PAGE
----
This weeks post is an interview with Andy Budd, a founding partner and Managing Director of Clearleft. He also goes by the title of User Experience Director depending what mood he’s in. Andy is the founder of the dConstruct and UX London conferences and has always had an interest in the way design affects human behavior.
52WeeksOfUX: You founded Clearleft five years ago with Jeremy Keith and Richard Rutter, effectively becoming one of the premier UX focused agencies in the UK. How have you seen the field of UX change in the last 5 years?
Andy: When we started a lot of people in the UK didn’t know what UX was and a large part of our job was having to explain what UX meant, why it was different than Usability Testing or just regular web design. There was a lot of misunderstanding and even more importantly, people didn’t even know what proper web design was.
Over the last 2 years we started seeing clients get an understanding of UX and the value of what we do and started seeking us out directly, which is a really nice position to be in. A lot of that is due to the visibility of UX in the UK becoming much more prominent — more and more agencies are offering it as a service and more and more agencies claiming to be dedicated UX consultancies. People who are purchasing web design services now are much more savvy and understand that UX is a needed service.
On the other hand, I read somewhere that the title “User Experience Designer” is one of the top 10 job titles of 2009. A lot of agencies are latching onto the UX bandwagon. Agencies who didn’t know what UX was two years ago are now claiming to be UX consultancies. They might have set up a Usability Lab that they never use or they have a staff of 20 but only 1 employee is actually a UX person. With the ubiquity there has also been a watering down, and a “me-too” syndrome. We are having to spend more time explaining that we *really are* a UX agency - differentiating ourselves from those who are talking the talk but not walking the walk. UX has definitely become a buzzword.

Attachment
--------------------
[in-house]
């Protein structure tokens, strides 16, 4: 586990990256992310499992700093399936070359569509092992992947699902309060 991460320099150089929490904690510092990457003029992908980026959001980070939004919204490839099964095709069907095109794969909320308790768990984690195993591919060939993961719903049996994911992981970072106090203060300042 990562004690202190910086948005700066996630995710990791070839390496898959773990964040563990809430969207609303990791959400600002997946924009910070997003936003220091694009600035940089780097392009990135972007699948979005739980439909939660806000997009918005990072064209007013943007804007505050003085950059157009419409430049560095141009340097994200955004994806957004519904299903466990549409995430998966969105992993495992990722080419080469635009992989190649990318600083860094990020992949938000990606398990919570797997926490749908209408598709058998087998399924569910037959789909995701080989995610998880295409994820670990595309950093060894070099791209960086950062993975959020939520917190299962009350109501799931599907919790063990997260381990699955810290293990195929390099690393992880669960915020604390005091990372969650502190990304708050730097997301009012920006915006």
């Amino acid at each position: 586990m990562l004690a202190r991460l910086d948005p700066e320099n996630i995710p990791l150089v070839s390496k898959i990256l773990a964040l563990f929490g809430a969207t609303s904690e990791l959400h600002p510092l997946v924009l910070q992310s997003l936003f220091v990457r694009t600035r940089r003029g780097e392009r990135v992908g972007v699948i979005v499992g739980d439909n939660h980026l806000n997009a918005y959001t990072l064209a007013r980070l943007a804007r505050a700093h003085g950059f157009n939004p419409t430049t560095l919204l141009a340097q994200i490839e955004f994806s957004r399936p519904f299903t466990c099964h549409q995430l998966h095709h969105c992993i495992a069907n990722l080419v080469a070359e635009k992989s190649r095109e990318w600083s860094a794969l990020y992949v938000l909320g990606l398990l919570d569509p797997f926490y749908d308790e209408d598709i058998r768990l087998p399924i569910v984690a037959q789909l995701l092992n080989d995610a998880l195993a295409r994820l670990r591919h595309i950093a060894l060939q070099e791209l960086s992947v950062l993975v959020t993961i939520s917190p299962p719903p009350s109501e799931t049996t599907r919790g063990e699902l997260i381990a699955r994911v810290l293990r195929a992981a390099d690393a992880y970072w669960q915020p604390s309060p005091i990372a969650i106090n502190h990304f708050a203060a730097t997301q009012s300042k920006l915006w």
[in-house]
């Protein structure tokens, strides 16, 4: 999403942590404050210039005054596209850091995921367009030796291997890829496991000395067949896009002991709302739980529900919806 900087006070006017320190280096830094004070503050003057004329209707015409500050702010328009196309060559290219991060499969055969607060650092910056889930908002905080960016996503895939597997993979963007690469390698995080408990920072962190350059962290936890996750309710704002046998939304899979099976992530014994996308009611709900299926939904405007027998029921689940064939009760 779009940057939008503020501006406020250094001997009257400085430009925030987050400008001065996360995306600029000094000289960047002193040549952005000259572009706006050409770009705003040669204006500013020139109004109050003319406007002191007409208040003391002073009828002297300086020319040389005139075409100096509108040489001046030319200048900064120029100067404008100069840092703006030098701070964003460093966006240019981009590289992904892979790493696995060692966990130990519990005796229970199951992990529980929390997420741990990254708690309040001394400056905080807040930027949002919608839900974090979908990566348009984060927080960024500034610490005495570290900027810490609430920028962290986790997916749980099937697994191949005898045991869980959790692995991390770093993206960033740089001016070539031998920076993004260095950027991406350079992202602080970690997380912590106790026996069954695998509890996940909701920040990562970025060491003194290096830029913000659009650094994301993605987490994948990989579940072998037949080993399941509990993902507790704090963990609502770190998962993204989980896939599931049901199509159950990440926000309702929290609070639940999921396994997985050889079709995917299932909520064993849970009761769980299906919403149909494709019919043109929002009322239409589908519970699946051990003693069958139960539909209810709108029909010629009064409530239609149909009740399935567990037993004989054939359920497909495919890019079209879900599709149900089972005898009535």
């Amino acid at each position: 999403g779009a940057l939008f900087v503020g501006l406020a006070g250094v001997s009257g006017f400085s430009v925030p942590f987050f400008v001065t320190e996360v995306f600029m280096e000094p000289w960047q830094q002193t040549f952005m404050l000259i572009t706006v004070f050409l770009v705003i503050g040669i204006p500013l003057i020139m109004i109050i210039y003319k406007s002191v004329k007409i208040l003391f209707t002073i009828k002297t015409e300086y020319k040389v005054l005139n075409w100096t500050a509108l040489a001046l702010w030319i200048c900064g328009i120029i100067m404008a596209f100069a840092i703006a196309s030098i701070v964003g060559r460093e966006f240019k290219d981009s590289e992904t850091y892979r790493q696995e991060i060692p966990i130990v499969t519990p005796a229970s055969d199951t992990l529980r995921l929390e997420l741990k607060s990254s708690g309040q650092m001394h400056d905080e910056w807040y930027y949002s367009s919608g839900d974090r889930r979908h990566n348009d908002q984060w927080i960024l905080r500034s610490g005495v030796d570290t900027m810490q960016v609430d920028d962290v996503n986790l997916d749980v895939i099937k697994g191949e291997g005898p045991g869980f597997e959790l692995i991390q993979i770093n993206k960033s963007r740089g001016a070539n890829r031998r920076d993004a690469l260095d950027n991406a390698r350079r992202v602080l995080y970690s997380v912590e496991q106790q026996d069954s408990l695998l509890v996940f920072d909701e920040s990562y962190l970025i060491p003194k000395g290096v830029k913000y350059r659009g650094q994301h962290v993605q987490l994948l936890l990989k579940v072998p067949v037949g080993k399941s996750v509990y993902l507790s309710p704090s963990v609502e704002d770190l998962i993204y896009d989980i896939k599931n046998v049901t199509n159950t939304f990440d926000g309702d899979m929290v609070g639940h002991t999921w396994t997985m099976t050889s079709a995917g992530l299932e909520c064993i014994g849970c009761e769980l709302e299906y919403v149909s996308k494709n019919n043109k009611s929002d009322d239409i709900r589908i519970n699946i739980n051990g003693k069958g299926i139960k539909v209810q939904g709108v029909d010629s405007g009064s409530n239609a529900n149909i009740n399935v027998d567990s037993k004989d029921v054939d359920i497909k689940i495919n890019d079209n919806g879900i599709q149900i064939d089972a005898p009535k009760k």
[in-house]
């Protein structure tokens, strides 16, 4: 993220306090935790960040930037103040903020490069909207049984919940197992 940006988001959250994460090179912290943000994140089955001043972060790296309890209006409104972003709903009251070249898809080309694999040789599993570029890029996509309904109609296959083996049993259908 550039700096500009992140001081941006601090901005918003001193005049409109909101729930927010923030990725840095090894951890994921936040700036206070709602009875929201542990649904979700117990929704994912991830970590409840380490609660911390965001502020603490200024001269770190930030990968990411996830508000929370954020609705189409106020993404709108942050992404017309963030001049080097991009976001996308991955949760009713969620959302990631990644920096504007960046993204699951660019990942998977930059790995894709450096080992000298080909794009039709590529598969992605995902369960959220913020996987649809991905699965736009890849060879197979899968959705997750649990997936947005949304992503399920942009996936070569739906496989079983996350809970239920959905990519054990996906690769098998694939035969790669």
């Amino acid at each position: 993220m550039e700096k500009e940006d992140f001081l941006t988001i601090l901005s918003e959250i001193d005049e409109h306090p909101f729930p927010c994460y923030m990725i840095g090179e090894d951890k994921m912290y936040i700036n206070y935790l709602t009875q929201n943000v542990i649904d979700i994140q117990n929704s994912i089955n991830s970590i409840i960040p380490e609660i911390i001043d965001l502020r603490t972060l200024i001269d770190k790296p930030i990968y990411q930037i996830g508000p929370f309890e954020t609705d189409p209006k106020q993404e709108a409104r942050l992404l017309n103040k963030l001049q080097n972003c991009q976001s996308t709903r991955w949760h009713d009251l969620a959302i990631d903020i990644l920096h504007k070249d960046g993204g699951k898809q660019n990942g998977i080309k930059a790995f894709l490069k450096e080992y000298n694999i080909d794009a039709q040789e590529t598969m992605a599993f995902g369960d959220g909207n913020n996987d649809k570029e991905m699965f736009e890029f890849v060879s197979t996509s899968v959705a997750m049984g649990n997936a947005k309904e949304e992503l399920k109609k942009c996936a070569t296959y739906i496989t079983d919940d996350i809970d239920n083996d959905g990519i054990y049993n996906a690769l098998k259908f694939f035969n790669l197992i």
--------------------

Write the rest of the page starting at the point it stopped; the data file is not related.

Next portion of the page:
52WeeksOfUX: Speaking of buzzword, is there one acronym to rule them all? Or do titles really matter at all in our industry?
Andy: There are nuances between the labels, especially for people who are in the industry. Jesse James Garrett lambasted people who called themselves Information Architects at the IA Summit last year saying we should be describing ourselves as “User Experience Designers”. I kind of thought that was a little bit unfair and short-sighted. There are people within our industry that are *purely* Information Architects, people who deal with the data and don’t have anything to do with interaction. They are not creating a user experience, they are Information Architects. There are Usability Experts who all they do-day in and day out—is run usability tests. I think there are a few competing factors here: there is your job title, there is your practice and there is the discipline you are undertaking at the time.
For example, I am a User Experience Designer, but sometimes I do Information Architecture, sometimes I do usability testing, sometimes I do interface design. These are all practices of a UX designer in the broader sense. When you are looking at big systems, or at really really big projects, its also possible that practice is also a job title in itself. These things are both job titles and disciplines/practices.